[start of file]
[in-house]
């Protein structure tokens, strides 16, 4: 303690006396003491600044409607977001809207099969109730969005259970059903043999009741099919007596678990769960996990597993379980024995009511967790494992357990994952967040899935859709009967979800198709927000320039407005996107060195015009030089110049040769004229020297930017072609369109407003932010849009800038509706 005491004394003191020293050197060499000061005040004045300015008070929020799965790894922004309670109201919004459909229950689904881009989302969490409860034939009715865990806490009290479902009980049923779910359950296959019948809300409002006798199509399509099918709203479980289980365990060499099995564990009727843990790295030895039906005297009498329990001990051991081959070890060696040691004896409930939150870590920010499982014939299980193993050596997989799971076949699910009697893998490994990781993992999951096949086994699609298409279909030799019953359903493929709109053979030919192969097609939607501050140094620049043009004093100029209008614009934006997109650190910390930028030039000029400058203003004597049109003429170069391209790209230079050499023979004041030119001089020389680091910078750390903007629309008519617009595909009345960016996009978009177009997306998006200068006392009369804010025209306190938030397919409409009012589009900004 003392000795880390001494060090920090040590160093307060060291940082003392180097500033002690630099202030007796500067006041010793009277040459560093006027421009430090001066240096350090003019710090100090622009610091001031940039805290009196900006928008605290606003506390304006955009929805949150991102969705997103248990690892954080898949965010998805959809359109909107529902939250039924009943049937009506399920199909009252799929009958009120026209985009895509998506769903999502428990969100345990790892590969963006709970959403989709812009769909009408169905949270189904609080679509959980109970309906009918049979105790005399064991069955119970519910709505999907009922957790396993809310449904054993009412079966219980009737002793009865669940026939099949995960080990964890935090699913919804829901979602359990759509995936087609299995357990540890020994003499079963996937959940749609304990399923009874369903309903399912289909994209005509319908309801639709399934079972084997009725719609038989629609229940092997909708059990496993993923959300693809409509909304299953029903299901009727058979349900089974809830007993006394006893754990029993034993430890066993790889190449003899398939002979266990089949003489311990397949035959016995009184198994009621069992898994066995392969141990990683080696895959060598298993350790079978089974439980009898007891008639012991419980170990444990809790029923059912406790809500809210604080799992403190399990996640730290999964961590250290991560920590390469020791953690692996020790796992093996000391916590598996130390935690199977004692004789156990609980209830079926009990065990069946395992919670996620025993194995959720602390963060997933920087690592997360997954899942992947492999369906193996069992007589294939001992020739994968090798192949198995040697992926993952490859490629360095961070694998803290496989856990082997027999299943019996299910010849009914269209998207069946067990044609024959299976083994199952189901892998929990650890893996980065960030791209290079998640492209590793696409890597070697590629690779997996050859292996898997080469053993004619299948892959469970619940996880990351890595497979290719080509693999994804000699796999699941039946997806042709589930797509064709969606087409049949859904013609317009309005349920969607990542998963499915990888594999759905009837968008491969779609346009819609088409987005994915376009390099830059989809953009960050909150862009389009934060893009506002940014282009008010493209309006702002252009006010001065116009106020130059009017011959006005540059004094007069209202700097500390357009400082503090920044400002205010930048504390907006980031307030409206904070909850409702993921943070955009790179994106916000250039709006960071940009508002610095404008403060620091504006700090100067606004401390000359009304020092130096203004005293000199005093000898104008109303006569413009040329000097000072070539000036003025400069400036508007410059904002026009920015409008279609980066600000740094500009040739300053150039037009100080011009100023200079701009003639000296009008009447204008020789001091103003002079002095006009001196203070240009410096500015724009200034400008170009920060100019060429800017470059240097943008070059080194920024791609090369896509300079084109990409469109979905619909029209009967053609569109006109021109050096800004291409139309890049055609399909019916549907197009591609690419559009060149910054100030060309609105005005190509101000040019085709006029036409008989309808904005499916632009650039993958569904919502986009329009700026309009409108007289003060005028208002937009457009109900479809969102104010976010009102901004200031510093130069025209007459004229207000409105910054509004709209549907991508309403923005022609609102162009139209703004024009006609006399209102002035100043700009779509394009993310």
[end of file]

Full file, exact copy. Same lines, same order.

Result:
[in-house]
């Protein structure tokens, strides 16, 4: 303690006396003491600044409607977001809207099969109730969005259970059903043999009741099919007596678990769960996990597993379980024995009511967790494992357990994952967040899935859709009967979800198709927000320039407005996107060195015009030089110049040769004229020297930017072609369109407003932010849009800038509706 005491004394003191020293050197060499000061005040004045300015008070929020799965790894922004309670109201919004459909229950689904881009989302969490409860034939009715865990806490009290479902009980049923779910359950296959019948809300409002006798199509399509099918709203479980289980365990060499099995564990009727843990790295030895039906005297009498329990001990051991081959070890060696040691004896409930939150870590920010499982014939299980193993050596997989799971076949699910009697893998490994990781993992999951096949086994699609298409279909030799019953359903493929709109053979030919192969097609939607501050140094620049043009004093100029209008614009934006997109650190910390930028030039000029400058203003004597049109003429170069391209790209230079050499023979004041030119001089020389680091910078750390903007629309008519617009595909009345960016996009978009177009997306998006200068006392009369804010025209306190938030397919409409009012589009900004 003392000795880390001494060090920090040590160093307060060291940082003392180097500033002690630099202030007796500067006041010793009277040459560093006027421009430090001066240096350090003019710090100090622009610091001031940039805290009196900006928008605290606003506390304006955009929805949150991102969705997103248990690892954080898949965010998805959809359109909107529902939250039924009943049937009506399920199909009252799929009958009120026209985009895509998506769903999502428990969100345990790892590969963006709970959403989709812009769909009408169905949270189904609080679509959980109970309906009918049979105790005399064991069955119970519910709505999907009922957790396993809310449904054993009412079966219980009737002793009865669940026939099949995960080990964890935090699913919804829901979602359990759509995936087609299995357990540890020994003499079963996937959940749609304990399923009874369903309903399912289909994209005509319908309801639709399934079972084997009725719609038989629609229940092997909708059990496993993923959300693809409509909304299953029903299901009727058979349900089974809830007993006394006893754990029993034993430890066993790889190449003899398939002979266990089949003489311990397949035959016995009184198994009621069992898994066995392969141990990683080696895959060598298993350790079978089974439980009898007891008639012991419980170990444990809790029923059912406790809500809210604080799992403190399990996640730290999964961590250290991560920590390469020791953690692996020790796992093996000391916590598996130390935690199977004692004789156990609980209830079926009990065990069946395992919670996620025993194995959720602390963060997933920087690592997360997954899942992947492999369906193996069992007589294939001992020739994968090798192949198995040697992926993952490859490629360095961070694998803290496989856990082997027999299943019996299910010849009914269209998207069946067990044609024959299976083994199952189901892998929990650890893996980065960030791209290079998640492209590793696409890597070697590629690779997996050859292996898997080469053993004619299948892959469970619940996880990351890595497979290719080509693999994804000699796999699941039946997806042709589930797509064709969606087409049949859904013609317009309005349920969607990542998963499915990888594999759905009837968008491969779609346009819609088409987005994915376009390099830059989809953009960050909150862009389009934060893009506002940014282009008010493209309006702002252009006010001065116009106020130059009017011959006005540059004094007069209202700097500390357009400082503090920044400002205010930048504390907006980031307030409206904070909850409702993921943070955009790179994106916000250039709006960071940009508002610095404008403060620091504006700090100067606004401390000359009304020092130096203004005293000199005093000898104008109303006569413009040329000097000072070539000036003025400069400036508007410059904002026009920015409008279609980066600000740094500009040739300053150039037009100080011009100023200079701009003639000296009008009447204008020789001091103003002079002095006009001196203070240009410096500015724009200034400008170009920060100019060429800017470059240097943008070059080194920024791609090369896509300079084109990409469109979905619909029209009967053609569109006109021109050096800004291409139309890049055609399909019916549907197009591609690419559009060149910054100030060309609105005005190509101000040019085709006029036409008989309808904005499916632009650039993958569904919502986009329009700026309009409108007289003060005028208002937009457009109900479809969102104010976010009102901004200031510093130069025209007459004229207000409105910054509004709209549907991508309403923005022609609102162009139209703004024009006609006399209102002035100043700009779509394009993310």